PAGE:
And when Jeff came home from work he said, “Just go.” So I go for a run. And I can’t help noticing how the Queen Anne’s Lace is crocheted into all the in-between places. Giving beauty to the harsh edges, creating a soft place for the tiny songbirds to land. And because I’m looking, I see an Indigo Bunting light on a crusty cattail—his brilliant blue a sudden shock of delight.

And today I am thinking that this is how God weaves beauty into life—in the in-between places. But, just like picking green beans, I have to keep looking.

Because He is the soft place for me to land, my sudden shock of delight.

::

Psst … did you hear? I’m giving away one copy of Emily’s book Atlas Girl. For a chance to win, just leave a comment on this post before next Sunday (7/20). I’ll announce the winner on next week’s Playdates with God post on Monday. 

ALL proceeds from Atlas Girl will go towards Emily’s non-profit, The Lulu Tree. The Lulu Tree (www.thelulutree.com) is dedicated to preventing tomorrow’s orphans by equipping today’s mothers. It is a grassroots organization bringing healing and hope to women and children in the slums of Uganda through the arts, community, and the gospel.

Comments

  1. says

    Yes. So easy to slip into the overwhelming passivity of hearing and seeing — and forget our duty of listening (for), looking (for) all the life-giving space that can be found in “the in-between places”. Grateful for your eyes and ears this morning. Your beautiful words became my “shock of delight”.

  2. bmiller007 says

    so true on attuning ourselves to hear…to listen and to look…that line on not looking for or practicing goodness and truth…its profound…one to think on…to practice…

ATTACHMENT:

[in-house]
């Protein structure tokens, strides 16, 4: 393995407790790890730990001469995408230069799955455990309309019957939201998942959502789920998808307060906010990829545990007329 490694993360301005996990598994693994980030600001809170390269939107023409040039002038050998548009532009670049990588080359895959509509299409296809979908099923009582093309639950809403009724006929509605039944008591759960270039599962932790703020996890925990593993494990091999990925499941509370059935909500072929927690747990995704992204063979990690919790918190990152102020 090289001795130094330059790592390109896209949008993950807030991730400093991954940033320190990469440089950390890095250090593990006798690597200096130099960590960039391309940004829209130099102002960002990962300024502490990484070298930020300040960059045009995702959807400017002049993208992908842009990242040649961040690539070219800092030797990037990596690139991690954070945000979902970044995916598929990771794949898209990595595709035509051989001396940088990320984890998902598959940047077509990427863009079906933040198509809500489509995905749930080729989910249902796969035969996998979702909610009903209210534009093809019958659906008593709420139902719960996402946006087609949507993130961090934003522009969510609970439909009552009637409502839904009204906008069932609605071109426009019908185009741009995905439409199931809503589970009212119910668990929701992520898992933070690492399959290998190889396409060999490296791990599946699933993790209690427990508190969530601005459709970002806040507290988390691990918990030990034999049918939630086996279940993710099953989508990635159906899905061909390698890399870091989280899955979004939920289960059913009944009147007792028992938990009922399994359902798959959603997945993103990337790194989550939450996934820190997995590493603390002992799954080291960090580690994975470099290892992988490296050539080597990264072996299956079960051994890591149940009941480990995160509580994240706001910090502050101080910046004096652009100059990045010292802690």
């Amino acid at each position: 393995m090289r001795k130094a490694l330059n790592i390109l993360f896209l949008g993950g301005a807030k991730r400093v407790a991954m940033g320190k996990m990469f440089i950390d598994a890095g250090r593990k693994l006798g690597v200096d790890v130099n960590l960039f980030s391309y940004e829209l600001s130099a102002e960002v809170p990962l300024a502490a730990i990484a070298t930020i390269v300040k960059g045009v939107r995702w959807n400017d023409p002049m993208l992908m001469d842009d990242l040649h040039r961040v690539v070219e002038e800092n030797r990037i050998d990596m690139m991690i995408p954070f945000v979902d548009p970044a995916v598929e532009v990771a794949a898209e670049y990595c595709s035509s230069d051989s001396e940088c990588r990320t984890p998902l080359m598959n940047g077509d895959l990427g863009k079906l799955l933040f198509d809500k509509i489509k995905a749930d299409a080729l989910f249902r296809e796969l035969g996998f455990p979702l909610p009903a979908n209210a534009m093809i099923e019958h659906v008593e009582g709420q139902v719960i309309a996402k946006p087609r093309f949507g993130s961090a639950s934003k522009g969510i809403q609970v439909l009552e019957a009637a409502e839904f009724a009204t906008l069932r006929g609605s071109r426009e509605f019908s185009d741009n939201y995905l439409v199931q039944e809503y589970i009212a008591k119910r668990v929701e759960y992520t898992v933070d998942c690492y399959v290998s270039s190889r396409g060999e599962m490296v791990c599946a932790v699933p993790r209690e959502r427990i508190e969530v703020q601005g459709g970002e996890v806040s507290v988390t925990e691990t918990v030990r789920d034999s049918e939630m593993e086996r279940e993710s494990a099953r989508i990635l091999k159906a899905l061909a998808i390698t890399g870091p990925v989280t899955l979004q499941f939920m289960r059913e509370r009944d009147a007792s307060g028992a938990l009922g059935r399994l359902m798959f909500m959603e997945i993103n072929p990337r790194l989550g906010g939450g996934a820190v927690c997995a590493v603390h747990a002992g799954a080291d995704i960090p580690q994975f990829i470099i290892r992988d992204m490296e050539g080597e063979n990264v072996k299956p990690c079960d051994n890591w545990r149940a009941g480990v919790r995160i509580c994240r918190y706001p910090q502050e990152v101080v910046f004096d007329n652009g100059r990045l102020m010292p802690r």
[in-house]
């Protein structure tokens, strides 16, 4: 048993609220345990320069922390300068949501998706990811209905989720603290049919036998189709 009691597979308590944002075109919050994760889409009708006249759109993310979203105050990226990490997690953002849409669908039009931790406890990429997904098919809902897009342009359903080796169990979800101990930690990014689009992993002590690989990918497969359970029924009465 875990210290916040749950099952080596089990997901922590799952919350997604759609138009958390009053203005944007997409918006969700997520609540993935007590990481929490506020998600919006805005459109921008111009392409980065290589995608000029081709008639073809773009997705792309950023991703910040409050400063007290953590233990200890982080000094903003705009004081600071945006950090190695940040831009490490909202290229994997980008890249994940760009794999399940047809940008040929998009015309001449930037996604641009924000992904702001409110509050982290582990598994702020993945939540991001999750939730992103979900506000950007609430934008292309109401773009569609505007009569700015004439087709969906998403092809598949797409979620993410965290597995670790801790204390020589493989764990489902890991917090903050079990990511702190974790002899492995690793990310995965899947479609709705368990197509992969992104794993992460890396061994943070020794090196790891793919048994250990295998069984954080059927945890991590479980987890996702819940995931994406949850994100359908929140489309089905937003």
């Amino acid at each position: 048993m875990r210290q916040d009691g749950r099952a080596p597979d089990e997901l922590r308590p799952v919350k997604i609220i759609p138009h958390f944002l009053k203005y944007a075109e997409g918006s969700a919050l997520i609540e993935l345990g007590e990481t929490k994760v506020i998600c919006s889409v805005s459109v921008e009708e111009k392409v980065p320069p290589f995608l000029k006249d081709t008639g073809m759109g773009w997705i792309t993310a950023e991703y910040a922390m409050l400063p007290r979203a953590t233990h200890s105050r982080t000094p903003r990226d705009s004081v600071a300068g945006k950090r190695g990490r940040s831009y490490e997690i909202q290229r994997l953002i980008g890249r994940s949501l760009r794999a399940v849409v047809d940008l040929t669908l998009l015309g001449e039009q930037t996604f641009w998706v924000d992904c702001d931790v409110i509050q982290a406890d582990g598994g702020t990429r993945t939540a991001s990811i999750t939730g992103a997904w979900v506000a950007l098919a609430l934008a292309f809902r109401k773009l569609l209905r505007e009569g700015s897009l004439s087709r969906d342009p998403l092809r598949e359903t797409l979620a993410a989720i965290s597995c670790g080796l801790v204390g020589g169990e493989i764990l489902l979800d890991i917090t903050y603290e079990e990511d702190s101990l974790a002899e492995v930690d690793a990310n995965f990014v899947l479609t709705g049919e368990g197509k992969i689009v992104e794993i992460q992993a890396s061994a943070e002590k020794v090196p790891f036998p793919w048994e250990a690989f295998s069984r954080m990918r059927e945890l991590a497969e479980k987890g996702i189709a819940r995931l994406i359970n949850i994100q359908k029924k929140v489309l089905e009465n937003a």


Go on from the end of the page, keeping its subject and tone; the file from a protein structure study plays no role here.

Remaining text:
so you’ve been to haiti…very nice…have a friend that worked several years in an orphanage there…it will def change you…

    we are planning on heading to africa for the first time in october…an orphanage there we have supported for years…we are putting a new wing on it…they need the space….

    it’s been a long time laura, glad to see you are still doing well…

    travel light.

  3. Kelly Hausknecht Chripczuk says

    The rabbits got our bean plants this year, but we’re having good fun hunting for cukes and zucchini. I am SO not enough this summer, it isn’t even funny – we could have fun comparing lists, but I am looking for joy and rest and my prayer is to open myself continually to what is. Thanks for taking us with you on “the hunt.”

  4. pastordt says

    Ah, sweetheart. I am sorry for all the hard things, for the pressure, for the feelings of failure and not-enough-ness. But I am grateful for the Queen Ann’s lace, for the treasure hunting on the bean bushes, for the sight and sound of sweet birds. And for you, and your gentle gift with words and with truth. Of course you are not enough – not one of us is. But it doesn’t really matter in the end. It just doesn’t. Because Jesus is enough and he sees us and he loves us and he fills us and he takes our emptiness and our brokenness and he builds beauty right into all that lack. And I see that beauty in you. Always. Thank you for this.

  5. says

    Ia m right with you. I talked about this at my group spiritual direction yesterday and one of the others commented that summer can be so exhausting. Though we love the sun, we push ourselves from dawn to dusk – much longer now than any other time of year. I had never thought of that before. Time to rest. Time for sabbath. and love Queen’s Anne Lace too – you have reminded me to watch for them. Thanks!